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Martin of Tours

Saint Martin of Tours, (died November 11, 397) a native of Pannonia, served in the Roman army and was stationed in Gaul, then became a monk in the region of Poitiers.

Martin worked for the conversion to Christianity of the populace, making many preaching trips through western and central France. In the course of this work he became extremely popular, and in 371 became bishop of Tours; he refused to live in the city and instead founded a monastery for his residence a short distance outside the walls. The monastery, known in Latin as the 'Larger Monastery' or Maius monasterium became known as Marmoutier in later French.

Statue of Saint Martin cutting his cloak atwain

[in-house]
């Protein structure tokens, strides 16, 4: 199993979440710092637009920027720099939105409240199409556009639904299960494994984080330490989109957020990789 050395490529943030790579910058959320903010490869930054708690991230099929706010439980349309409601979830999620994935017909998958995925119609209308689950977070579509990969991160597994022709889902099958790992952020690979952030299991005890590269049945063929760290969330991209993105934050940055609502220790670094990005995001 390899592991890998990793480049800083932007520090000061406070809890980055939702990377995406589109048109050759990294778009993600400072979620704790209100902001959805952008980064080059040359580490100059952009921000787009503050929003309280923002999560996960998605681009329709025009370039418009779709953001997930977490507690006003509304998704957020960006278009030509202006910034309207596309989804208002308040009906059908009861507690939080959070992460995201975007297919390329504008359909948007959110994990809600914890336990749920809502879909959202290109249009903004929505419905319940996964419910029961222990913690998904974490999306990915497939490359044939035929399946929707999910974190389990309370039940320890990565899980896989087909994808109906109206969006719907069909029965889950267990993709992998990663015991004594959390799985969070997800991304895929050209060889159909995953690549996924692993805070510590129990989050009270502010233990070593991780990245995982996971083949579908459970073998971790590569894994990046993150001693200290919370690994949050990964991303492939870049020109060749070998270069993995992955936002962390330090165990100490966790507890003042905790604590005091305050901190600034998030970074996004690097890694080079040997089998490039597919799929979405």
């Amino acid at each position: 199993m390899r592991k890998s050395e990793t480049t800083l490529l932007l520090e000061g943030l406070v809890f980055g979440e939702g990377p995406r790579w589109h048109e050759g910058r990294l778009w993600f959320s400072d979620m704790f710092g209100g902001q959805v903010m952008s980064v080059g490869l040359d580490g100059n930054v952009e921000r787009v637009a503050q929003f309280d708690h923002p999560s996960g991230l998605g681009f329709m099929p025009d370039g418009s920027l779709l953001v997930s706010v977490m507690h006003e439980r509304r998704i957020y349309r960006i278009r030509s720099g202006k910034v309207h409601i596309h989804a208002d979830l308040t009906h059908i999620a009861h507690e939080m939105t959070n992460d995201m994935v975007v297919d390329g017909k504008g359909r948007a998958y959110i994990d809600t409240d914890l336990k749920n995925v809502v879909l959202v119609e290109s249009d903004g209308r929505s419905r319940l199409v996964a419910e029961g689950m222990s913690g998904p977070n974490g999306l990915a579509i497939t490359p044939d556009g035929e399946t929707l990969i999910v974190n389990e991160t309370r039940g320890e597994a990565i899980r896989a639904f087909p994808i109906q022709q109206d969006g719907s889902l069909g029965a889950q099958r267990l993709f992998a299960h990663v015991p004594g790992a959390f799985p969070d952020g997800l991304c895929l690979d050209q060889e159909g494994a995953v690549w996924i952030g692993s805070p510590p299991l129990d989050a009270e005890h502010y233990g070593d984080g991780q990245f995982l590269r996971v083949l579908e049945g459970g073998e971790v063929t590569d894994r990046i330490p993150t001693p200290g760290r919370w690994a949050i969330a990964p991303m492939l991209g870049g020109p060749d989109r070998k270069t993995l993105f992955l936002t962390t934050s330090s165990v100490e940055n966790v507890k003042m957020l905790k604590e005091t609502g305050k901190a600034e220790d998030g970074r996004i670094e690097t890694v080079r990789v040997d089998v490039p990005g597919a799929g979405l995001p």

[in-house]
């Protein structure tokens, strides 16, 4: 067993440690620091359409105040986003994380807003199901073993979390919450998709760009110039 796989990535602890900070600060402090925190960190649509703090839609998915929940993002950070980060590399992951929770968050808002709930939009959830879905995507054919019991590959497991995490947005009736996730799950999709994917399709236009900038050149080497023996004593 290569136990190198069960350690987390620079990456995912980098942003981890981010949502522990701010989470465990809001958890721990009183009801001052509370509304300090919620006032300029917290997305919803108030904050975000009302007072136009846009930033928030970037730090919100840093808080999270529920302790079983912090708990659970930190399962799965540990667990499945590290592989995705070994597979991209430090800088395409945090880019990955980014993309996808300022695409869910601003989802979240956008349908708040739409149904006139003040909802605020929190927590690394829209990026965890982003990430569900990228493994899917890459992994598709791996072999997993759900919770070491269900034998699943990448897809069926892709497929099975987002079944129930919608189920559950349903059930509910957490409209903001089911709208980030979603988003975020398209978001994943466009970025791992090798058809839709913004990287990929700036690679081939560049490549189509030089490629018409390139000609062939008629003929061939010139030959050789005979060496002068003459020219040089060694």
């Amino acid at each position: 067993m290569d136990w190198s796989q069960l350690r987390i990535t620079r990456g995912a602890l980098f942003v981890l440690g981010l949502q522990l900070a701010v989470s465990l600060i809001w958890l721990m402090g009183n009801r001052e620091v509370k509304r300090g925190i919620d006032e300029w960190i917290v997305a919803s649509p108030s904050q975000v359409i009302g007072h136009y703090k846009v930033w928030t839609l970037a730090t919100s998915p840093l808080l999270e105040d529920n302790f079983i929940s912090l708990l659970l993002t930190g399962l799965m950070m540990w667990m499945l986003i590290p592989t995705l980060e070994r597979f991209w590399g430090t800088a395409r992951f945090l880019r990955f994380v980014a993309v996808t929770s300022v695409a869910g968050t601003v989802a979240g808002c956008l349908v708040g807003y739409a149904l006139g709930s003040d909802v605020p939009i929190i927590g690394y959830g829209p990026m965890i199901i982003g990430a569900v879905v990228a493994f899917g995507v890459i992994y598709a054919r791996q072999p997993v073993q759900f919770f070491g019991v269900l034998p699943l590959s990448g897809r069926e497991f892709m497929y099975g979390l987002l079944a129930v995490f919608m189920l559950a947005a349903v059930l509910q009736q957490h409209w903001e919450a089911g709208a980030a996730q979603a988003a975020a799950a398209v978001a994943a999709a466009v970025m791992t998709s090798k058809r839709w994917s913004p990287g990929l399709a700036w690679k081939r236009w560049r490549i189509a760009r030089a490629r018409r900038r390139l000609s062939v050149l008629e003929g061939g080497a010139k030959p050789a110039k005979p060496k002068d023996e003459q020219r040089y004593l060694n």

(Chateau "Höchster Stadtschloß", Frankfurt)

The Legend of the Cloak

While Martin was still a soldier he experienced the vision that became the most-repeated story about his life. He was at the gates of the city of Amiens when he met a beggar. He impulsively cut his own military cloak in half and shared it with the beggar. That night he dreamed that Christ came to him and returned the half cloak Martin had shared with him - when Martin woke his cloak was restored. The miraculous cloak was preserved as a relic, and entered the relic-collection of the Merovingian kings of the Franks. The Latin word for "short cloak", cappella in Latin, was extended to the people charged with preserving the cloak of St. Martin, the cappellani or "chaplains" and from them was applied to the royal oratory that was not a regular church, a "chapel".


On November 11, Saint Martin's saint's day, children in Germany are doing lantern processions, often a man dressed as Saint Martin is riding on a horse in front of the procession. The children are singing songs about Saint Martin and about their lantern.

To be integrated:

Martin and monasticism in Gaul
Martin and the episcopacy
Sulpicius Severus